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Shorter-term measures of inflation have been increasing alongside commodities, but longer-term measures are not responding in the same manner.

In several of the blog posts this year, we have been discussing our view that the rate of change for inflation will likely decline in 2022 compared to 2021 despite the increase in energy and other related commodities (here, here, here).  Our view was based on the combination of more difficult comparisons for consumer prices (both commodities and other components) and economic data (a headwind for demand) as well as the lack of corroboration from market-based inflation signals and expectations. 

The recent move higher in commodities has caused near-term market gauges for inflation to increase, but longer-term measures have been more stable.  These divergencies highlight that the current market view is that either commodities normalize as geopolitical tensions ease or sustained higher prices lead to weaker economic activity.  Either way, inflation levels will likely not remain at current levels on a long run basis.

The recent February Consumer Price Index (CPI) reported a 7.9% annual increase, the highest since 1982.  The market impact was most apparent in shorter-term measures of inflation.  The expectation for the one-month overnight index swaps (OIS) one year from now moved to the highest level this cycle, ending the week at 2.11%. 

Source: Bloomberg.

The futures market is pricing in between 6-7 25bps increases in the Federal Funds Rate, the most this cycle.

Source: Bloomberg.

Short-term interests responded to these changes, with two-year U.S. Treasuries increasing from 1.48% on Friday the 4th to 1.74% on Friday the 11th, a new cycle high. 

Source: Koyfin.

Shorter-term measures of inflation also increased.  Five-year inflation swaps and breakeven rates increased, and two-year breakeven rates increased by an even larger amount. 

Source: Bloomberg.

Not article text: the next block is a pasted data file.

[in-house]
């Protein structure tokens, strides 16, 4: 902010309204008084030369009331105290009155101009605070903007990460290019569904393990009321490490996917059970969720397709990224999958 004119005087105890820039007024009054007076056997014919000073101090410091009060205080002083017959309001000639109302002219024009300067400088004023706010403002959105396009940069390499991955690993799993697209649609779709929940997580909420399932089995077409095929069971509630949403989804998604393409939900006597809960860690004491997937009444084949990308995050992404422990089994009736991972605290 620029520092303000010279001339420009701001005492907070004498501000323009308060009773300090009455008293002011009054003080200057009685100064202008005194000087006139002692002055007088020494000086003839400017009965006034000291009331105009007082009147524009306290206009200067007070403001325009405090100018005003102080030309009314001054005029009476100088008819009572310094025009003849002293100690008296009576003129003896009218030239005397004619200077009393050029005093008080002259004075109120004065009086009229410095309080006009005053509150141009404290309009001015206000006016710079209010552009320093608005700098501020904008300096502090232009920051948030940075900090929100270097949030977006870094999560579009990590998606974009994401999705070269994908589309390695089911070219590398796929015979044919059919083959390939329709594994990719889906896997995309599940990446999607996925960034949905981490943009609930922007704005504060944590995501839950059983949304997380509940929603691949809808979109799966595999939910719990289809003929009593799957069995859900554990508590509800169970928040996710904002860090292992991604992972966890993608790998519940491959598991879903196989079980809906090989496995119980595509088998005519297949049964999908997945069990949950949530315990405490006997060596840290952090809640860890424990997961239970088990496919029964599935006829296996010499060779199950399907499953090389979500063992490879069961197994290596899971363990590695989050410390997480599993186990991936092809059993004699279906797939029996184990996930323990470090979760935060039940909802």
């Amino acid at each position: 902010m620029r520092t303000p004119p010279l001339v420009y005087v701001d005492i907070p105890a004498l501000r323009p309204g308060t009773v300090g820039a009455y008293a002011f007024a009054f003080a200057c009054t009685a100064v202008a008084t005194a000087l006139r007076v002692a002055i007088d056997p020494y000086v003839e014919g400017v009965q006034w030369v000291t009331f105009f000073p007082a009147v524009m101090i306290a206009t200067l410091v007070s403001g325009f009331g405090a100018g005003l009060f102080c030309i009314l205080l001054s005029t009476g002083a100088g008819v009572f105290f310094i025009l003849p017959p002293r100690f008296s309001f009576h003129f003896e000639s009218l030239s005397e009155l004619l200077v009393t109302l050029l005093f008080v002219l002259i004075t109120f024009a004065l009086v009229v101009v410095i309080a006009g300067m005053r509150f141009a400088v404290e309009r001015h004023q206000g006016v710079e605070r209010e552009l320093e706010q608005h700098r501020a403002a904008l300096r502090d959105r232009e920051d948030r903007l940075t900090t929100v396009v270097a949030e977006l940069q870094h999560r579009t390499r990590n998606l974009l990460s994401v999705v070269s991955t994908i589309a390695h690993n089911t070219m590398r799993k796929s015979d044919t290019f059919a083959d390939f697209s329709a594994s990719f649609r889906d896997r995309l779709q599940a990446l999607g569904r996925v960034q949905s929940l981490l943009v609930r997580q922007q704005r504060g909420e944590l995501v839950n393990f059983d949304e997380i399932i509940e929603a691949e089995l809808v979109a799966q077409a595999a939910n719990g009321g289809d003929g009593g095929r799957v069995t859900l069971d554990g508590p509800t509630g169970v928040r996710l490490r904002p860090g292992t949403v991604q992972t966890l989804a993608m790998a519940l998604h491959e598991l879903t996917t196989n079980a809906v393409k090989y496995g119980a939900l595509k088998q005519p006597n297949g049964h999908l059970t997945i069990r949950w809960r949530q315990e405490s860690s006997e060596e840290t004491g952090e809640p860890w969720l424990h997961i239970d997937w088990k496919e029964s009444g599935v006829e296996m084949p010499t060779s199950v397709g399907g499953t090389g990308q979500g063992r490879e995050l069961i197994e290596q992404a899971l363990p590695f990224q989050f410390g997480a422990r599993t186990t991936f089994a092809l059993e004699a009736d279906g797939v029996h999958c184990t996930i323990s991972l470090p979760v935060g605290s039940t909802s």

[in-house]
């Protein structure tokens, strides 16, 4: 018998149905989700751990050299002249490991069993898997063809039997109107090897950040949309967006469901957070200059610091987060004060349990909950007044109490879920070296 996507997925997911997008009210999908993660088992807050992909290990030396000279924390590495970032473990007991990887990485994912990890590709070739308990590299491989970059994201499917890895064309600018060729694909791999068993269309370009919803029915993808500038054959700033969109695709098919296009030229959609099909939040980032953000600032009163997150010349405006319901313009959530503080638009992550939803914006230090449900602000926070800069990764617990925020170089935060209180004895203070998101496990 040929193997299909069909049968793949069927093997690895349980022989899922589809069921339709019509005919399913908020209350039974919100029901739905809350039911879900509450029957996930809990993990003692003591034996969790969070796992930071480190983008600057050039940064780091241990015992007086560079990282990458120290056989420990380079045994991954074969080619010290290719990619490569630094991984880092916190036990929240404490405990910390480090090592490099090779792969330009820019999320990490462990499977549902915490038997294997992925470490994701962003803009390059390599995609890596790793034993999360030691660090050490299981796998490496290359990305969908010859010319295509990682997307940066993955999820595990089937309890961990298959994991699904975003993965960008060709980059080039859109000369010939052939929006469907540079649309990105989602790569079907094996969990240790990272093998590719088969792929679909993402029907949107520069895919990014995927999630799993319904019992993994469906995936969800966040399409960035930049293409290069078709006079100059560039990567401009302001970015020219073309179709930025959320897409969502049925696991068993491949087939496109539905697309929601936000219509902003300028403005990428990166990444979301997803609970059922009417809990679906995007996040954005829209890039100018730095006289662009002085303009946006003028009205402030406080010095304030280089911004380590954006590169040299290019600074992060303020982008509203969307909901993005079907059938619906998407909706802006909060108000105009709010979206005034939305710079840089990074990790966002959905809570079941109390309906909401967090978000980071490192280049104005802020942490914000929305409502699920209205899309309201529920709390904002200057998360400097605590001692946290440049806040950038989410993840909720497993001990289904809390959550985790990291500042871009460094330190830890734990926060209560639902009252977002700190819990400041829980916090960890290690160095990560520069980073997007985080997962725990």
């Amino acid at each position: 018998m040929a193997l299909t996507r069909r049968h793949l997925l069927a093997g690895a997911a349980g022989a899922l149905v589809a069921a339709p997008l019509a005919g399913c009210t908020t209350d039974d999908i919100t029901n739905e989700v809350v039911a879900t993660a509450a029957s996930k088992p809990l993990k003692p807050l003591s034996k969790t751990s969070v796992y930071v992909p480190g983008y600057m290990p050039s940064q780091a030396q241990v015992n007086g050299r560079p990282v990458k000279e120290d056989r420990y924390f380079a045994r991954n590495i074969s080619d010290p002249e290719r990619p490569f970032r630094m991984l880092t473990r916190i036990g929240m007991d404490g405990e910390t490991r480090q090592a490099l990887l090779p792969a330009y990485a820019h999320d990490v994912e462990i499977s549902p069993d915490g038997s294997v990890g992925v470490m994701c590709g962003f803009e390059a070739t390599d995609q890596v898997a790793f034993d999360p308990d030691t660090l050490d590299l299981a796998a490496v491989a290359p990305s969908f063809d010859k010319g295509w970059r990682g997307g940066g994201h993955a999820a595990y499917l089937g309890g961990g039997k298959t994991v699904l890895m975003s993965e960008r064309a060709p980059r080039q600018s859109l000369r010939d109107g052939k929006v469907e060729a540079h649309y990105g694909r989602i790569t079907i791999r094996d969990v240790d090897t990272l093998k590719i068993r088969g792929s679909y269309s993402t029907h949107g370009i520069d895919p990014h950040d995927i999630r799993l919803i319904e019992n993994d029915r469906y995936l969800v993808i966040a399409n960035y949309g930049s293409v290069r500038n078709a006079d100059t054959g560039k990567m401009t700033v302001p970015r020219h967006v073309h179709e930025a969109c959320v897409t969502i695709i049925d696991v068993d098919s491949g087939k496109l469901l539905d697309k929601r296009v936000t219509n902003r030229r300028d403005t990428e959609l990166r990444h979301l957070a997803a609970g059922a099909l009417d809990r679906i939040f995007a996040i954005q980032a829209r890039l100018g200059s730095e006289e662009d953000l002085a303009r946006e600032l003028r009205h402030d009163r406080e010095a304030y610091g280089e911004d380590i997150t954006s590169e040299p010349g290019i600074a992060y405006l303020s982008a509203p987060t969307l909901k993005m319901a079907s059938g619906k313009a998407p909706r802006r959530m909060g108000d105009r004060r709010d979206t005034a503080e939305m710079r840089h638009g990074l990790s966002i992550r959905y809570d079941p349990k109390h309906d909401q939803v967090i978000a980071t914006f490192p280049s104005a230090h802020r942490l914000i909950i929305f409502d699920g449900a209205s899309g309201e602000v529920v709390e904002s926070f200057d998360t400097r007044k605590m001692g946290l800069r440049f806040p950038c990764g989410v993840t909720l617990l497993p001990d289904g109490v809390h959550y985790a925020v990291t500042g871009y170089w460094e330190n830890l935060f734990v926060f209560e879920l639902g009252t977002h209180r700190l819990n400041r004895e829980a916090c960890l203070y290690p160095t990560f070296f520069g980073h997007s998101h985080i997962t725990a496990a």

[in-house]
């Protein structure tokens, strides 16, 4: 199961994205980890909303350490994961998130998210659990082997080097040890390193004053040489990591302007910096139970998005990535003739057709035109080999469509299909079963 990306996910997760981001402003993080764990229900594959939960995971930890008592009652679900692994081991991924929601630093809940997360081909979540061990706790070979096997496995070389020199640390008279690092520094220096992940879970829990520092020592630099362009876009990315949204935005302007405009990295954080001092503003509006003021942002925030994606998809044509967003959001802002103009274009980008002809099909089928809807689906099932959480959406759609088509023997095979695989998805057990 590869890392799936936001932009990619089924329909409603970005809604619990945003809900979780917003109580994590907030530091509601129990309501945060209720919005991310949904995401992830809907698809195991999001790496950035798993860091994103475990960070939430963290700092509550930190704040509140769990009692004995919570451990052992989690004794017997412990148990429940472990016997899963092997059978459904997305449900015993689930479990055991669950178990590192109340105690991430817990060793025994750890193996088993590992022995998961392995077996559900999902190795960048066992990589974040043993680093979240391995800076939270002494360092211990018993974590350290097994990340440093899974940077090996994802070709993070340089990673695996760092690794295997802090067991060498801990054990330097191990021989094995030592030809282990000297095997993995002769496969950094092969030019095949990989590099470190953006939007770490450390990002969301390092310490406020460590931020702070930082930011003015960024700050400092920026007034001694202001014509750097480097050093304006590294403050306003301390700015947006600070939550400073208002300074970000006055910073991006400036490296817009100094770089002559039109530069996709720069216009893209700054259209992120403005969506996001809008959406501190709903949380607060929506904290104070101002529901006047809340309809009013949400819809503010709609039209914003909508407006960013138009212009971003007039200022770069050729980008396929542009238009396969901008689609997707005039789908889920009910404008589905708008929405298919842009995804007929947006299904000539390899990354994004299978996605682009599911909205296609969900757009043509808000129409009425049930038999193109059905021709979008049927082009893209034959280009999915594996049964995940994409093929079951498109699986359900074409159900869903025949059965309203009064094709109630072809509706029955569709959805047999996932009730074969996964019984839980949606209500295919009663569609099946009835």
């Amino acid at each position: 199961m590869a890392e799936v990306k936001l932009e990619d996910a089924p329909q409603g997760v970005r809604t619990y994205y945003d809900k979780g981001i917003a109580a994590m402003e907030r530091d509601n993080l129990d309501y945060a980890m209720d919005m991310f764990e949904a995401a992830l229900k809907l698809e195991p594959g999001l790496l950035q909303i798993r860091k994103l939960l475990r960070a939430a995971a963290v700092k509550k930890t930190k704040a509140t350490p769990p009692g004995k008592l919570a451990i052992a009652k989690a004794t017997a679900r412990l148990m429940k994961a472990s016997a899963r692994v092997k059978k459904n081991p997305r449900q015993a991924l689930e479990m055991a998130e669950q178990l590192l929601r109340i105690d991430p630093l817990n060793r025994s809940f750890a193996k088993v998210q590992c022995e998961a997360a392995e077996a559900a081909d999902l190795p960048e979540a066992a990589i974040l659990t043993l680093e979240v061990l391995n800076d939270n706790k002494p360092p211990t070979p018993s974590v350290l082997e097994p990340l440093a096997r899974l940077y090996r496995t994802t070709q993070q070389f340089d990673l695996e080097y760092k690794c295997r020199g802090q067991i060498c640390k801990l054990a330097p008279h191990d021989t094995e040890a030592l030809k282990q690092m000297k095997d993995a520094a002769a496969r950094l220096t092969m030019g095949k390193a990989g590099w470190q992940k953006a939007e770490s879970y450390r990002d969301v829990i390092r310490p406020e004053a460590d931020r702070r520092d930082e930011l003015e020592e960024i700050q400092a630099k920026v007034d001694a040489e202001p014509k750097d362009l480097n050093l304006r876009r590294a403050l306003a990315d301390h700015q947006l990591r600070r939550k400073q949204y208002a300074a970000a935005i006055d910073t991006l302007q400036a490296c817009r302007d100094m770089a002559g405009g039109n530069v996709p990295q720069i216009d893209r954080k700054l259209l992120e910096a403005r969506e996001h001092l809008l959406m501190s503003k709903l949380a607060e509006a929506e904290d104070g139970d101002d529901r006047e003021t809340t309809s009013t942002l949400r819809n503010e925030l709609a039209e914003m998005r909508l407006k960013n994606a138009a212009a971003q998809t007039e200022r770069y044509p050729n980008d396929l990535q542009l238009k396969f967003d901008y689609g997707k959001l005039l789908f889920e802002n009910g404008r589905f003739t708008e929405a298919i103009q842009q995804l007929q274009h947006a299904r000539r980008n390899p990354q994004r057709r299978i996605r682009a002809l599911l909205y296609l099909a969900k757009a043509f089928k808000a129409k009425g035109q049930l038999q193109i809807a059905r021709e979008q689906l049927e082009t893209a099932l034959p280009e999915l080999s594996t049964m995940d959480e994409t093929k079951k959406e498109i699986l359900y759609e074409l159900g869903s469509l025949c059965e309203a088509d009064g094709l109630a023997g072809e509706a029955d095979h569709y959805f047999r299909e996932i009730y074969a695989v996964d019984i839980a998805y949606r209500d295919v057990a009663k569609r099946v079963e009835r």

Source: Macrobond.

Shorter-term inflation expectations also increased.  The University of Michigan consumer survey reported one-year expectations of 5.4% (also the highest level since 1982 but below the just reported 7.9% CPI). 

While these shorter-term measures of inflation increased, the longer-term measures are not responding in the same manner.  The expectations for one-month OIS two years from now increased to 1.96% and the spread between the one-year and the two-year rate widened to -20bps.  The three-year measure was unchanged at 1.76% and the spread between the three-year and the one-year rate widened to -30bps.

Source: Bloomberg.

The Eurodollar curve (another market measure for future short-term interest rates) responded in a similar fashion.  The near-term measures for 2022 increased during the week to new cycle highs, while the outer year measures became more inverted. 

Source: Bloomberg.

The 10-year U.S. Treasury increased from 1.74% on Friday the 4th to 2% on Friday the 11th but did not make a new cycle high.  The 30-year U.S. Treasury increased during the week but is also not at a new high. 

Source: Koyfin.

This divergence in new highs has led to flatter interest rate curves across multiple measures.

Source: Koyfin.

10-year inflation swaps and breakeven rates did not increase to the same degree as two- and five-year rates.  This has led to a record gap between shorter- and longer-term inflation measures.

Source: Bloomberg.

Source: Macrobond.

The University of Michigan survey showed a similar pattern as the five-year expectations remained at 3% and are within the same range they have been since 2008.   

Source: Macrobond.

These market moves suggest that investors are increasingly expecting the rate of change for economic growth and inflation to slow in 2022 and that increases in short-term interest rates will quickly be reversed.    

 



 

The views expressed herein are presented for informational purposes only and are not intended as a recommendation to invest in any particular asset class or security or as a promise of future performance.  The information, opinions, and views contained herein are current only as of the date hereof and are subject to change at any time without prior notice.